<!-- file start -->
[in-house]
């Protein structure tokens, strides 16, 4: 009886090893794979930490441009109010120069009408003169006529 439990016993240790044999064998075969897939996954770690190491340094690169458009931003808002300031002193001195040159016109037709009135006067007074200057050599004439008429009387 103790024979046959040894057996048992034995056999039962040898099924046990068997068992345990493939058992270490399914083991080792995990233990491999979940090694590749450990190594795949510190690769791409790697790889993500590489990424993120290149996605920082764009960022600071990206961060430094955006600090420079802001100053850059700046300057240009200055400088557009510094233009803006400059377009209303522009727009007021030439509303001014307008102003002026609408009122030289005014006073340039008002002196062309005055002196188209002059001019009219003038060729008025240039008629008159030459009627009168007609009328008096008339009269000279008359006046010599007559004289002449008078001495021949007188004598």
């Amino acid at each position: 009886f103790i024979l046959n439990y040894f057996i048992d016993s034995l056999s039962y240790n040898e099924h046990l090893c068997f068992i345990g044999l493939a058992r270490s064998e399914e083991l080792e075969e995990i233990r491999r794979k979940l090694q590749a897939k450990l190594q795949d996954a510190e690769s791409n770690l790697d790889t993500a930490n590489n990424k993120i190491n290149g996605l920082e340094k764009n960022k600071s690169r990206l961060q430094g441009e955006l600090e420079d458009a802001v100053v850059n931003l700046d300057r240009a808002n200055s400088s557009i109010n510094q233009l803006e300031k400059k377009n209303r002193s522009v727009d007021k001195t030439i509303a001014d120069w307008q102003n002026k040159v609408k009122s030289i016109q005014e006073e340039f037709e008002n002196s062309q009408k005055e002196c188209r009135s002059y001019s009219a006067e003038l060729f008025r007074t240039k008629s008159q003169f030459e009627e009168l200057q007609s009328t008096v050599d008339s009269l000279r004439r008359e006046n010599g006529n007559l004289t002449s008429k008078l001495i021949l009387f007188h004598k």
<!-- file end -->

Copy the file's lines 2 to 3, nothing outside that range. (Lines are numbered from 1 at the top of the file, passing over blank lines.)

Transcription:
């Protein structure tokens, strides 16, 4: 009886090893794979930490441009109010120069009408003169006529 439990016993240790044999064998075969897939996954770690190491340094690169458009931003808002300031002193001195040159016109037709009135006067007074200057050599004439008429009387 103790024979046959040894057996048992034995056999039962040898099924046990068997068992345990493939058992270490399914083991080792995990233990491999979940090694590749450990190594795949510190690769791409790697790889993500590489990424993120290149996605920082764009960022600071990206961060430094955006600090420079802001100053850059700046300057240009200055400088557009510094233009803006400059377009209303522009727009007021030439509303001014307008102003002026609408009122030289005014006073340039008002002196062309005055002196188209002059001019009219003038060729008025240039008629008159030459009627009168007609009328008096008339009269000279008359006046010599007559004289002449008078001495021949007188004598």
């Amino acid at each position: 009886f103790i024979l046959n439990y040894f057996i048992d016993s034995l056999s039962y240790n040898e099924h046990l090893c068997f068992i345990g044999l493939a058992r270490s064998e399914e083991l080792e075969e995990i233990r491999r794979k979940l090694q590749a897939k450990l190594q795949d996954a510190e690769s791409n770690l790697d790889t993500a930490n590489n990424k993120i190491n290149g996605l920082e340094k764009n960022k600071s690169r990206l961060q430094g441009e955006l600090e420079d458009a802001v100053v850059n931003l700046d300057r240009a808002n200055s400088s557009i109010n510094q233009l803006e300031k400059k377009n209303r002193s522009v727009d007021k001195t030439i509303a001014d120069w307008q102003n002026k040159v609408k009122s030289i016109q005014e006073e340039f037709e008002n002196s062309q009408k005055e002196c188209r009135s002059y001019s009219a006067e003038l060729f008025r007074t240039k008629s008159q003169f030459e009627e009168l200057q007609s009328t008096v050599d008339s009269l000279r004439r008359e006046n010599g006529n007559l004289t002449s008429k008078l001495i021949l009387f007188h004598k």